Spectrum Health’s Geriatric Fracture Program Focuses on Quick Assessment and Treatment for Better Results

As the regional referral center for orthopedic trauma, Spectrum Health has developed a Geriatric Fracture Program to provide specialized care for older adult hip fracture patients.

Terrence Endres, MD, clinical advisor, orthopedic trauma, Spectrum Health, is lead physician of the Geriatric Fracture Program. An orthopedic surgeon specializing in trauma and reconstructive surgery, Dr. Endres is a member of Orthopedic Associates of Michigan. He says that after fracturing a hip, patients have better results the sooner they have treatment.

“Up to one half of individuals who sustain a hip fracture will lose one level of independence. The sooner they are up and going, the better their recovery outcomes will be. In order to start down the road of recovery, patients need to be treated and mobilized as soon as possible,” said Endres.

For older Americans and those with weak bones, hip fractures sustained from serious falls are a concern. According to the Centers for Disease Control (CDC), a large percentage of fall-related deaths are due to complications following hip fractures. In fact, one out of five hip fracture patients die within a year of their injury.

Research has found that programs, like Spectrum Health’s, that use evidence-based protocols and co-management of patients by orthopedic surgeons and hospitalists, reduce complications after surgery. These standardized, patient-centered programs also demonstrate low one-year mortality rates, particularly in patients from nursing facilities.

Endres explains that patients who enter the Geriatric Fracture Program are regularly in surgery within 24 hours of their initial visit with an emergency physician. This helps reduce fracture-related complications.

“We’ve designed the Geriatric Fracture Program to ensure that patients are being properly assessed and treated,” said Dr. Endres. “Our goal is to return patients to their normal functions and mobility in as little time as possible.”

Though fractures typically occur in adults, 65 years of age and older, Dr. Endres urges all age levels to take bone health seriously.

“It is not uncommon for hip fractures to occur in people who are in their 40s and 50s,” said Endres.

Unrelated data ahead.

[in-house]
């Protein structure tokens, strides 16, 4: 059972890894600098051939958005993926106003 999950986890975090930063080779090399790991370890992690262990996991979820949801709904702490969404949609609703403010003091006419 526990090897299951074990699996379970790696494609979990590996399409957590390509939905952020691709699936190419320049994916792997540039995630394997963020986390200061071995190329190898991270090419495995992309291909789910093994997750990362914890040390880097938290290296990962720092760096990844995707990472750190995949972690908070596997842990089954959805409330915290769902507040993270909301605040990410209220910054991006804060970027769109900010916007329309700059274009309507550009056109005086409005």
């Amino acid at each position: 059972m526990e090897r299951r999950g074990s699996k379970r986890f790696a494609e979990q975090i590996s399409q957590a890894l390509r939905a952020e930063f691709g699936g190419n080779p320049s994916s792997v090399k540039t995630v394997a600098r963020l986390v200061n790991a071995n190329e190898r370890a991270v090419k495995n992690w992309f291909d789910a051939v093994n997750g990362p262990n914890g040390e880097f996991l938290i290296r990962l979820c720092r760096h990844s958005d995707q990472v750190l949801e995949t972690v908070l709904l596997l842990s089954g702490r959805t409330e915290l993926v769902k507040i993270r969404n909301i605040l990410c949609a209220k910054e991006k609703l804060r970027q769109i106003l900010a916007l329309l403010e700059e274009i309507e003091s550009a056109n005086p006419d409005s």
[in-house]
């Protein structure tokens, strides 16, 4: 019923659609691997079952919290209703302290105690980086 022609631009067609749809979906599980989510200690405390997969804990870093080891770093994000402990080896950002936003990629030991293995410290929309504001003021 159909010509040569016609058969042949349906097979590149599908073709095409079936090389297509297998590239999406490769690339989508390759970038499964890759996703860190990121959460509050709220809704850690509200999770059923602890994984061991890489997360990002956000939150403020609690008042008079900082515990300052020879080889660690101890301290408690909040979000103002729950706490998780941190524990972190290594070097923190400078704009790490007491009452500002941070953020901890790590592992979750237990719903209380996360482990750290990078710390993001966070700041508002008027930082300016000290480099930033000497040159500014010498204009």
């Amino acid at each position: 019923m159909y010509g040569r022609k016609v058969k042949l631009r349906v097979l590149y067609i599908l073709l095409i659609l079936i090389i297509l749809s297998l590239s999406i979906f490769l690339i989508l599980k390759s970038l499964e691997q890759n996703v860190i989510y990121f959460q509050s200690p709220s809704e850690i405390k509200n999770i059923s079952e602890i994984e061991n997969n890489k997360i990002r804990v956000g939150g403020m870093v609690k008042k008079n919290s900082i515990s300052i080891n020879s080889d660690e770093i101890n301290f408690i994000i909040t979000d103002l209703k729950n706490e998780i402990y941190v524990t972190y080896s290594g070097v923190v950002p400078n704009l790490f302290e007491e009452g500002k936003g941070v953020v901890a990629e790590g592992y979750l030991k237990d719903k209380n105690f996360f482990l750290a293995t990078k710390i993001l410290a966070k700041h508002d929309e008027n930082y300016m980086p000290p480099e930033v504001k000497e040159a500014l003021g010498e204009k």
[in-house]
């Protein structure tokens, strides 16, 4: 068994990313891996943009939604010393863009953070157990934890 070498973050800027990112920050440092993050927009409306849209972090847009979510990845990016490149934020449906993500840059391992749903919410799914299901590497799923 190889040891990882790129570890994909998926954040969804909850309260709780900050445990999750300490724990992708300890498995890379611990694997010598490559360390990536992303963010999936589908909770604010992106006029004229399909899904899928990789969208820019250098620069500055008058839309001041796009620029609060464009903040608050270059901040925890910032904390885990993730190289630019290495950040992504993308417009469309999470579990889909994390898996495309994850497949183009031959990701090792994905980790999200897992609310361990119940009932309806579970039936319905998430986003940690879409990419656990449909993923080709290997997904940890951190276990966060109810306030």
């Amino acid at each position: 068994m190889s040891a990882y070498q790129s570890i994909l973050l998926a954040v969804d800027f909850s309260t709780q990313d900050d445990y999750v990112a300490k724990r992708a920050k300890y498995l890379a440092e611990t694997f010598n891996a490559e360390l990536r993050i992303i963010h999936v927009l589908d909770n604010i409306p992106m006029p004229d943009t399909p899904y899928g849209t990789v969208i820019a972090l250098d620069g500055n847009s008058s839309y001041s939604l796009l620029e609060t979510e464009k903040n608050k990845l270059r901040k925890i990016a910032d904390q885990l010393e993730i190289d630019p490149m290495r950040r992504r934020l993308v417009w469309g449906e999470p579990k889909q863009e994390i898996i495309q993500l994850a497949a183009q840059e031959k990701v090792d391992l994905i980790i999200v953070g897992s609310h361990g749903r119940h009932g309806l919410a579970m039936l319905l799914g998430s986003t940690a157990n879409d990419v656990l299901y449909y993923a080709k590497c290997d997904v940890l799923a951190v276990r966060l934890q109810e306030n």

Although individuals age 85 and older are 10 to 15 times more likely to sustain a hip fracture, age is just one factor. Gender, heredity, nutrition, osteoporosis and pre-existing physical impairments also play a role. The CDC reports that women sustain three-quarters of all hip fractures, with white women much more likely to sustain hip fractures than African-American or Asian women.

To prevent falls and injuries sustained in falls, Endres encourages people to strengthen their bodies.

“Injury prevention is one of the many benefits of regular exercise,” he said. “It improves mobility and balance, reduces joint and muscle pain, and slows the loss of muscle mass and the rate at which bones weaken.”

With most falls occurring in the home, Dr. Endres also advises people to conduct a fall prevention audit of their home. Use the checklist below as a way to help prevent falls at home.

Fall Prevention Checklist

Stairs and Steps
__ Light switches at top and bottom of stairs
__ Good lighting
__ Handrails
__ Clutter-free
__ Non-slip treads or secured carpeting

__ Grab bars
__ Slip-resistant rugs
__ Night lights

Living Areas
__ Clear pathways
__ Light switches at room entrances
__ Secured rugs

__ Secured rugs
__ Stable stepstool with handrail
__ Non-skid floor wax

More information about fall prevention and Spectrum Health’s Geriatric Fracture Program is available at spectrumhealth.org.

Spectrum Health is a not-for-profit health system in West Michigan offering a full continuum of care through the Spectrum Health Hospital Group, which is comprised of nine hospitals including Helen DeVos Children’s Hospital, a state of the art children’s hospital that opened in January 2011, and 140 service sites; the Spectrum Health Medical Group and West Michigan Heart, physician groups totaling more than 700 providers; and Priority Health, a health plan with 600,000 members. Spectrum Health is West Michigan’s largest employer with 19,000 employees. The organization provided $204 million in community benefit during its 2012 fiscal year.